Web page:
“Beauty isn’t everything, it’s the only thing.” So ran the tagline of The Neon Demon, directed by Nicolas Winding Refn, but the concept could equally well apply to timing, as discussed when Refn interviewed legendary director William Friedkin at his Los Angeles home in February 2015 about his 1977 film Sorcerer.

Now released on Blu-ray for the first time by Entertainment One and with the revealing conversation between the two filmmakers included in its entirety, Sorcerer is a film which has waited forty years to be reappraised, the critical mauling it received upon its original release having been a shock to Friedkin: “I felt I had made the best of all my films.”

Based upon Georges Arnaud’s 1950 novel Le Salaire de la peur, filmed in 1953 by Henri-Georges Clouzot as The Wages of Fear and celebrated with awards at both the Berlin and Cannes Film Festivals, while Friedkin was inspired by that adaptation he is insistent this is not a remake, screenwriter Walon Green taking the threads of that basic outline and weaving them into a new cloth.

Following the huge global success of The French Connection in 1971 and The Exorcist in 1973, Friedkin wanted his next project to be neither a cop thriller nor have any aspects of the supernatural despite the title which was inspired by the Miles Davis album, but regardless the fractured opening scenes bear all the hallmarks of Friedkin, snapshots of disparate characters with little dialogue and less introduction or context as their lives come crashing down.

In Veracruz, Mexico, there is Nilo (Francisco Rabal), the hitman who has completed his assignment; in Jerusalem, Israel, there is the terrorist Kassem (Amidou) who escapes when the others in his cell are captured or killed; in Paris, France there is Victor Manzon (Bruno Cremer) whose business indiscretions see him abandoning his wife and country; in New Jersey, USA, there is getaway driver Jackie Scanlon (Roy Scheider) on the run from the mob following the disastrous aftermath of a heist.

To Latin America the fickle winds of fate blow all four, the pueblo of Porvnir where poverty is endemic, where they find themselves without power or protection under the boot of a corrupt regime, the local population accustomed to the indifference or hostility of those in authority.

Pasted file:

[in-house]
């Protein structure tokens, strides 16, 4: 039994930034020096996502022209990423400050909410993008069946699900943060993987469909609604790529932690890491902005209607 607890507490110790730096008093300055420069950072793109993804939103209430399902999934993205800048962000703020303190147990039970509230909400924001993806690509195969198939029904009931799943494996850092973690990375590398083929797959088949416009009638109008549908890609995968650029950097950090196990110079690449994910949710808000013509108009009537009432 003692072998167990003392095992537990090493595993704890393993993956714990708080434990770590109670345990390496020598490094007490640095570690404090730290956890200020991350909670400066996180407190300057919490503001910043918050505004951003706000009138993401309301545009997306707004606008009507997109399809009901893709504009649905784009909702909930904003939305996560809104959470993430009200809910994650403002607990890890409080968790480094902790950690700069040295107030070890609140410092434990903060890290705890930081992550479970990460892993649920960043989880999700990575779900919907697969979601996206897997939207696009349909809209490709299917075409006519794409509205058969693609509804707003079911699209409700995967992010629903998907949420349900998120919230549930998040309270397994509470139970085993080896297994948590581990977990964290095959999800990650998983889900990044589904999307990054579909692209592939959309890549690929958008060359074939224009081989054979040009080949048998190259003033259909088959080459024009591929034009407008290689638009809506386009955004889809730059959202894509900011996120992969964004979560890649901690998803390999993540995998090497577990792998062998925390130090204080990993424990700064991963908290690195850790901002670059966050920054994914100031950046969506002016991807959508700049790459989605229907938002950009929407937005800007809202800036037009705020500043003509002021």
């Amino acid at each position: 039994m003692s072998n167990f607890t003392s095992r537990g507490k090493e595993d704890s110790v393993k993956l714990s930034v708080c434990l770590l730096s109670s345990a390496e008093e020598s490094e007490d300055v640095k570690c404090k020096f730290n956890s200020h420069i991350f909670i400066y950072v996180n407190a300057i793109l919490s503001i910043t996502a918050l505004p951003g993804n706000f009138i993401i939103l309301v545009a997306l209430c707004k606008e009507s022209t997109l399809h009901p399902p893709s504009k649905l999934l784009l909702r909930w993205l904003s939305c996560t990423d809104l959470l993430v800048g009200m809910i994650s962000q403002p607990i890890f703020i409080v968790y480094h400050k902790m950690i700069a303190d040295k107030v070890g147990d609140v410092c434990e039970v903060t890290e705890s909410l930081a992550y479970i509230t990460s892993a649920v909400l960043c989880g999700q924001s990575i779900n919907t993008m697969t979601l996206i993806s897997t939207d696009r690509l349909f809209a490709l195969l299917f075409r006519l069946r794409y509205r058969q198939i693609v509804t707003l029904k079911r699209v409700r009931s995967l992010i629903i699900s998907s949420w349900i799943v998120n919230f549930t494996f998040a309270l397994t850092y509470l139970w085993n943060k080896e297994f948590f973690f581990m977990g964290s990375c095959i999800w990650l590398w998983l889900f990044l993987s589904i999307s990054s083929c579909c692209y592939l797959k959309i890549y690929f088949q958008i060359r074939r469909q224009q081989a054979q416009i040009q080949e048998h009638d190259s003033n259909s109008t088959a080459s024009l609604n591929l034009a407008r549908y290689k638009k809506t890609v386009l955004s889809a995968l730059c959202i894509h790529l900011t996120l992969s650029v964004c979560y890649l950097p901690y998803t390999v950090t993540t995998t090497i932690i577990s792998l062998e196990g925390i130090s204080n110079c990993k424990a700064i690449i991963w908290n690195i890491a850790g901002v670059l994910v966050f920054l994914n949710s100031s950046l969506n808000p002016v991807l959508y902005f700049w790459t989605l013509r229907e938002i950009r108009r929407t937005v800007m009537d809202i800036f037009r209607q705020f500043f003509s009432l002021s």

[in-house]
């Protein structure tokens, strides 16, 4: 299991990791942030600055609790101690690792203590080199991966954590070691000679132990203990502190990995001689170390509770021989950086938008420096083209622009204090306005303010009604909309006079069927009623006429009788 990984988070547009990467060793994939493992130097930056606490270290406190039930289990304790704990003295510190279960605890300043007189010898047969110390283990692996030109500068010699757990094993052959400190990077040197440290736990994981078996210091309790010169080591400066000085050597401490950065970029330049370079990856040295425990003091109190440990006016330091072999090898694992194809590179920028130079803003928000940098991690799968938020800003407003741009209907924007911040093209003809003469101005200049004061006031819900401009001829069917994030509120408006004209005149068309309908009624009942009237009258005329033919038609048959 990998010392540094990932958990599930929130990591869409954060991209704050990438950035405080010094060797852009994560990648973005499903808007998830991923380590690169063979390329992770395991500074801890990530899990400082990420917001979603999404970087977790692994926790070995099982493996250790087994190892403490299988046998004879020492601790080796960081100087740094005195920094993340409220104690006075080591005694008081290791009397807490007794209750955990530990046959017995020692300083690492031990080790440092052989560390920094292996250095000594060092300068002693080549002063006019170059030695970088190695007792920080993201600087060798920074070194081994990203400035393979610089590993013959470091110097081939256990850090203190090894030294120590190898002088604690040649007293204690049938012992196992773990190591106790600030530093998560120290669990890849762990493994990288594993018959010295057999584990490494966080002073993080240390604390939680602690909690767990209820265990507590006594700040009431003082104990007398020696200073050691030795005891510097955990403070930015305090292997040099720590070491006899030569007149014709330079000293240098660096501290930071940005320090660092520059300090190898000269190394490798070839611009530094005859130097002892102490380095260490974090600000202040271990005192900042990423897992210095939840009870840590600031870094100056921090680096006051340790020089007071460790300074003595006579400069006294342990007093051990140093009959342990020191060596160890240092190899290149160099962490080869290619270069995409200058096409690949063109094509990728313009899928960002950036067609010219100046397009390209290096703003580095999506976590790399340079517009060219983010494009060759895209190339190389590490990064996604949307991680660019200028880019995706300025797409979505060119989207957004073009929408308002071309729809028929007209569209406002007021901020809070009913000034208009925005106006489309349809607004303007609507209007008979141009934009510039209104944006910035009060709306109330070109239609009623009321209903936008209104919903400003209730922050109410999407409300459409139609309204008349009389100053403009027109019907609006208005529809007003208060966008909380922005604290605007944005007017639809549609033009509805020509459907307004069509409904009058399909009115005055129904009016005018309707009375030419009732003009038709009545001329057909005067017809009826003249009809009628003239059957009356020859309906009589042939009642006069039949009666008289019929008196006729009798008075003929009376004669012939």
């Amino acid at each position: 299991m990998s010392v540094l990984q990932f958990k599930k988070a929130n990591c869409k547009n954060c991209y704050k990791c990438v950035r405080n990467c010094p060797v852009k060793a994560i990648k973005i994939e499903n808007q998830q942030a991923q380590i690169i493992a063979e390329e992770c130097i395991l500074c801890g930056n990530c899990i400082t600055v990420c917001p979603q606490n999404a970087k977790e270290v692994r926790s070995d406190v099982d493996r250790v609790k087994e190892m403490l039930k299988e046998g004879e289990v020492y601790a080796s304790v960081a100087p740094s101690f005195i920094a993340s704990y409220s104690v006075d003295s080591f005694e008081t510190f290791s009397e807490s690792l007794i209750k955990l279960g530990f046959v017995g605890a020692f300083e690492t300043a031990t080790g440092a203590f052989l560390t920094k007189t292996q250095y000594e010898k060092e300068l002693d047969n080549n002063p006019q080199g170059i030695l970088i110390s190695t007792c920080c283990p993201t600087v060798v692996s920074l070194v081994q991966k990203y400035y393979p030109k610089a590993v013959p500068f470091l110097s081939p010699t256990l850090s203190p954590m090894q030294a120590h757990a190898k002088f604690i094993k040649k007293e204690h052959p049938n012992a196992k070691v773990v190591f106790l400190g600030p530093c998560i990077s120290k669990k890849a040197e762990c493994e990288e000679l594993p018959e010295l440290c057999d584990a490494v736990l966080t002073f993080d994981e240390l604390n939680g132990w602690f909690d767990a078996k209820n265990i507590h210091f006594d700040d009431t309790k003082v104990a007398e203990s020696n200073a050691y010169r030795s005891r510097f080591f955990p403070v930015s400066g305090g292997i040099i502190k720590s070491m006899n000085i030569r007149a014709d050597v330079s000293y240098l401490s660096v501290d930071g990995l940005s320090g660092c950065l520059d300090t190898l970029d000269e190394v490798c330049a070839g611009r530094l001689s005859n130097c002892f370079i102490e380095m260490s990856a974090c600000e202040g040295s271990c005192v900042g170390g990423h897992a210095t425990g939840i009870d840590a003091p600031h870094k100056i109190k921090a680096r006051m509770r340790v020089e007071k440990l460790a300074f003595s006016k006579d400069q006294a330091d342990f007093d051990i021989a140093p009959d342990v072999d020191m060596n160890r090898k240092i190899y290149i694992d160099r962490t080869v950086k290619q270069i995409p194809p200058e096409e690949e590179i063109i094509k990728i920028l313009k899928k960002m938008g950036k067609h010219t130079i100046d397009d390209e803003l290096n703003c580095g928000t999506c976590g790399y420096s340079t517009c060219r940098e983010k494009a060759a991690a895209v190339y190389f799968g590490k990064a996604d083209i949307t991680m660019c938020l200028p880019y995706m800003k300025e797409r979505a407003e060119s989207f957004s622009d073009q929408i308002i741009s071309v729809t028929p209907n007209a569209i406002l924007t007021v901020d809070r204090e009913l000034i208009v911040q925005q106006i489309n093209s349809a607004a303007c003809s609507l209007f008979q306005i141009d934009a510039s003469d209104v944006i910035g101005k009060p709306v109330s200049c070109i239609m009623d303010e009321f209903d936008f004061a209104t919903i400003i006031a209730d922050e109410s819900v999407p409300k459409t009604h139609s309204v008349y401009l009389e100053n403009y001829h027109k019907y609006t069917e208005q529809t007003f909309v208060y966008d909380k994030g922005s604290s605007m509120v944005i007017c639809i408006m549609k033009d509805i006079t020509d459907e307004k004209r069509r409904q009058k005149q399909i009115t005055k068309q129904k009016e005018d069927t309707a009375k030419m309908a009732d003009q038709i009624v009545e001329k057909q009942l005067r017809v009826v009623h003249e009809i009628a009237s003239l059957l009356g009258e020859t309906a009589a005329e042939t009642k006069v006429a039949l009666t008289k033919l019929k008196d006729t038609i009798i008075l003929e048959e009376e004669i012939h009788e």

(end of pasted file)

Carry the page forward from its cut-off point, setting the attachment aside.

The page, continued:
Yet for four men sufficiently desperate there is a way out when the American company which runs the oil well offers the temptation of danger money for anyone willing to transport sweating dynamite in two rickety old trucks across two hundred miles of jungle so tortuous it is practically hostile.

From the raised voices which echo in the elegant Parisian salons of commerce to the New Jersey church with the bride with black eye, from the ancient holy city of Jerusalem and its history of violence to the stunning wilderness of the Dominican Republic and the almost otherworldly scenery of New Mexico, Sorcerer is at many times a beautiful film but it is never a pretty one.

Released two years after Jaws, ostensible star Scheider was joined by an international and multi-lingual cast in another battle against the embodied forces of nature, Friedkin explaining the meaning of the title in the context of the film. “I thought the evil wizard was fate that controlled the lives of all these people… their lives were out of control.”

Technically it remains astonishing, every moment created with such conviction and realism that the viewer must continually remind themselves that this is a film, that – somehow – all these moments were conceived and designed to give the illusion that these men are in peril without actually placing them quite so close to imminent death as they constantly appear to be.

Man against nature, against machine, against each other, against the broken societies in which they find themselves having fled from their former lives, people trying to get what the other has for themselves and instead reaping only bitter consequences, Sorcerer reflects the angry days in which it was made but it is easy to see how released a month after Star Wars it did not connect with an audience.

An allegory reflecting the need for cooperation if anyone is to survive in an era of global turmoil, a tale of ruin and penance without the promise of a positive outcome with characters who are less concerned about being likeable than with concealing their identities, any positive whispers were drowned out by the roar of enthusiasm which greeted the only film anyone wanted to talk about that summer.

A far cry from the exuberant optimism of a galaxy far, far away even despite the atmospheric and ethereal score provided by Tangerine Dream – the first of almost thirty they have since composed – Friedkin’s presentation of his characters may be more cynical but it is a more honest view of humanity. “There are no heroes. Every one of us is flawed.”

Refreshingly un-Hollywood in his refusal to sugarcoat his responses and frequently rolling his eyes at his interviewer and would-be-peer such as when Refn suggests his own Only God Forgives is a masterpiece, Friedkin remains a supreme realist in his advice: “Do not do a film you don’t believe in. Don’t make any film for the money… unless you’re desperate.”

Sorcerer is available now on Blu-ray from Entertainment One



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